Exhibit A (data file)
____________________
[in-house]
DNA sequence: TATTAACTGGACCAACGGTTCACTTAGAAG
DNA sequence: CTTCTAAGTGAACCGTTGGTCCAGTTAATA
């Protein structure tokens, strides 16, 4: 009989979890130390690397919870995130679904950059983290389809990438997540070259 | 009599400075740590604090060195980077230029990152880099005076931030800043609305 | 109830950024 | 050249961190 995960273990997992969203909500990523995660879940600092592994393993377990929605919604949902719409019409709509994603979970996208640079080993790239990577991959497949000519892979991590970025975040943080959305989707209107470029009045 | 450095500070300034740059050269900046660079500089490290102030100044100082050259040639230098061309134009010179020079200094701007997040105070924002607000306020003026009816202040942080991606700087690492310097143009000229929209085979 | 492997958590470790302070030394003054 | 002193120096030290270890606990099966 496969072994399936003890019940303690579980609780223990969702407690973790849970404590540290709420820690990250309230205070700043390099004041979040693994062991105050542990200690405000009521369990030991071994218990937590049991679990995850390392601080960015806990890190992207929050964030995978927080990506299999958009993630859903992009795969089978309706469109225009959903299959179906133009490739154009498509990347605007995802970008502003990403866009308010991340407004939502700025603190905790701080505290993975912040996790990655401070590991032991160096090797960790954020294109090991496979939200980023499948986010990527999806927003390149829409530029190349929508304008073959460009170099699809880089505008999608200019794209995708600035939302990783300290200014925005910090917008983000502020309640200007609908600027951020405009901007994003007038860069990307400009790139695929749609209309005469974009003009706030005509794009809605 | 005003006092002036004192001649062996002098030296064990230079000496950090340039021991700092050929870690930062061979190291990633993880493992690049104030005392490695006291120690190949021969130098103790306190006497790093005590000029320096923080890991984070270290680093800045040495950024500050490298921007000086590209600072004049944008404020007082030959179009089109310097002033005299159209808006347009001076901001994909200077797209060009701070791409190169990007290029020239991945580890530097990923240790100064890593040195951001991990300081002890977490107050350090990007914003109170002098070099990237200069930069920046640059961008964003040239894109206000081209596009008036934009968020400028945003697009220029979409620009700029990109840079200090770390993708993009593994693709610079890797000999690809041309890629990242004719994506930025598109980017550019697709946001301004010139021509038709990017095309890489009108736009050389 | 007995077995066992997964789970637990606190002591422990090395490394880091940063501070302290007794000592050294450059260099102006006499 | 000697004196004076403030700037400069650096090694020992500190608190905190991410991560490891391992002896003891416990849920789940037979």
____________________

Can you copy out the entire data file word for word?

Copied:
[in-house]
DNA sequence: TATTAACTGGACCAACGGTTCACTTAGAAG
DNA sequence: CTTCTAAGTGAACCGTTGGTCCAGTTAATA
């Protein structure tokens, strides 16, 4: 009989979890130390690397919870995130679904950059983290389809990438997540070259 | 009599400075740590604090060195980077230029990152880099005076931030800043609305 | 109830950024 | 050249961190 995960273990997992969203909500990523995660879940600092592994393993377990929605919604949902719409019409709509994603979970996208640079080993790239990577991959497949000519892979991590970025975040943080959305989707209107470029009045 | 450095500070300034740059050269900046660079500089490290102030100044100082050259040639230098061309134009010179020079200094701007997040105070924002607000306020003026009816202040942080991606700087690492310097143009000229929209085979 | 492997958590470790302070030394003054 | 002193120096030290270890606990099966 496969072994399936003890019940303690579980609780223990969702407690973790849970404590540290709420820690990250309230205070700043390099004041979040693994062991105050542990200690405000009521369990030991071994218990937590049991679990995850390392601080960015806990890190992207929050964030995978927080990506299999958009993630859903992009795969089978309706469109225009959903299959179906133009490739154009498509990347605007995802970008502003990403866009308010991340407004939502700025603190905790701080505290993975912040996790990655401070590991032991160096090797960790954020294109090991496979939200980023499948986010990527999806927003390149829409530029190349929508304008073959460009170099699809880089505008999608200019794209995708600035939302990783300290200014925005910090917008983000502020309640200007609908600027951020405009901007994003007038860069990307400009790139695929749609209309005469974009003009706030005509794009809605 | 005003006092002036004192001649062996002098030296064990230079000496950090340039021991700092050929870690930062061979190291990633993880493992690049104030005392490695006291120690190949021969130098103790306190006497790093005590000029320096923080890991984070270290680093800045040495950024500050490298921007000086590209600072004049944008404020007082030959179009089109310097002033005299159209808006347009001076901001994909200077797209060009701070791409190169990007290029020239991945580890530097990923240790100064890593040195951001991990300081002890977490107050350090990007914003109170002098070099990237200069930069920046640059961008964003040239894109206000081209596009008036934009968020400028945003697009220029979409620009700029990109840079200090770390993708993009593994693709610079890797000999690809041309890629990242004719994506930025598109980017550019697709946001301004010139021509038709990017095309890489009108736009050389 | 007995077995066992997964789970637990606190002591422990090395490394880091940063501070302290007794000592050294450059260099102006006499 | 000697004196004076403030700037400069650096090694020992500190608190905190991410991560490891391992002896003891416990849920789940037979």